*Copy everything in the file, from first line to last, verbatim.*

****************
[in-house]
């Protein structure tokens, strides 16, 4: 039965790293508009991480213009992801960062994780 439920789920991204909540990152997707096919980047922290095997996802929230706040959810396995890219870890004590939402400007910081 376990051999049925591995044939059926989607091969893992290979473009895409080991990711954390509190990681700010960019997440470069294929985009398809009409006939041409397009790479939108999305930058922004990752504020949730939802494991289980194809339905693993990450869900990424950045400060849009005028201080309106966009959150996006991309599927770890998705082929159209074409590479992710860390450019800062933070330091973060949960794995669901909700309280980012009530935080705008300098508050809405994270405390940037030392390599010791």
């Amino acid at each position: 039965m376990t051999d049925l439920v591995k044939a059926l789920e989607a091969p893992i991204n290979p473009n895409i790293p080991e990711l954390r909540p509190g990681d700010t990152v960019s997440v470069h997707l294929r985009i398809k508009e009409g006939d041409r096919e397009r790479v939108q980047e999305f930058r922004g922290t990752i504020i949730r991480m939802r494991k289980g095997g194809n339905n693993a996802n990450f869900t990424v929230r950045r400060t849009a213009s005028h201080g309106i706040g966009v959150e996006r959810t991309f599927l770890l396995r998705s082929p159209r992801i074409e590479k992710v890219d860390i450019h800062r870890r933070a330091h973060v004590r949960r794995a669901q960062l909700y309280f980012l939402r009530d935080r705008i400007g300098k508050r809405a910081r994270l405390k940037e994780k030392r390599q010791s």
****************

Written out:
[in-house]
């Protein structure tokens, strides 16, 4: 039965790293508009991480213009992801960062994780 439920789920991204909540990152997707096919980047922290095997996802929230706040959810396995890219870890004590939402400007910081 376990051999049925591995044939059926989607091969893992290979473009895409080991990711954390509190990681700010960019997440470069294929985009398809009409006939041409397009790479939108999305930058922004990752504020949730939802494991289980194809339905693993990450869900990424950045400060849009005028201080309106966009959150996006991309599927770890998705082929159209074409590479992710860390450019800062933070330091973060949960794995669901909700309280980012009530935080705008300098508050809405994270405390940037030392390599010791």
């Amino acid at each position: 039965m376990t051999d049925l439920v591995k044939a059926l789920e989607a091969p893992i991204n290979p473009n895409i790293p080991e990711l954390r909540p509190g990681d700010t990152v960019s997440v470069h997707l294929r985009i398809k508009e009409g006939d041409r096919e397009r790479v939108q980047e999305f930058r922004g922290t990752i504020i949730r991480m939802r494991k289980g095997g194809n339905n693993a996802n990450f869900t990424v929230r950045r400060t849009a213009s005028h201080g309106i706040g966009v959150e996006r959810t991309f599927l770890l396995r998705s082929p159209r992801i074409e590479k992710v890219d860390i450019h800062r870890r933070a330091h973060v004590r949960r794995a669901q960062l909700y309280f980012l939402r009530d935080r705008i400007g300098k508050r809405a910081r994270l405390k940037e994780k030392r390599q010791s």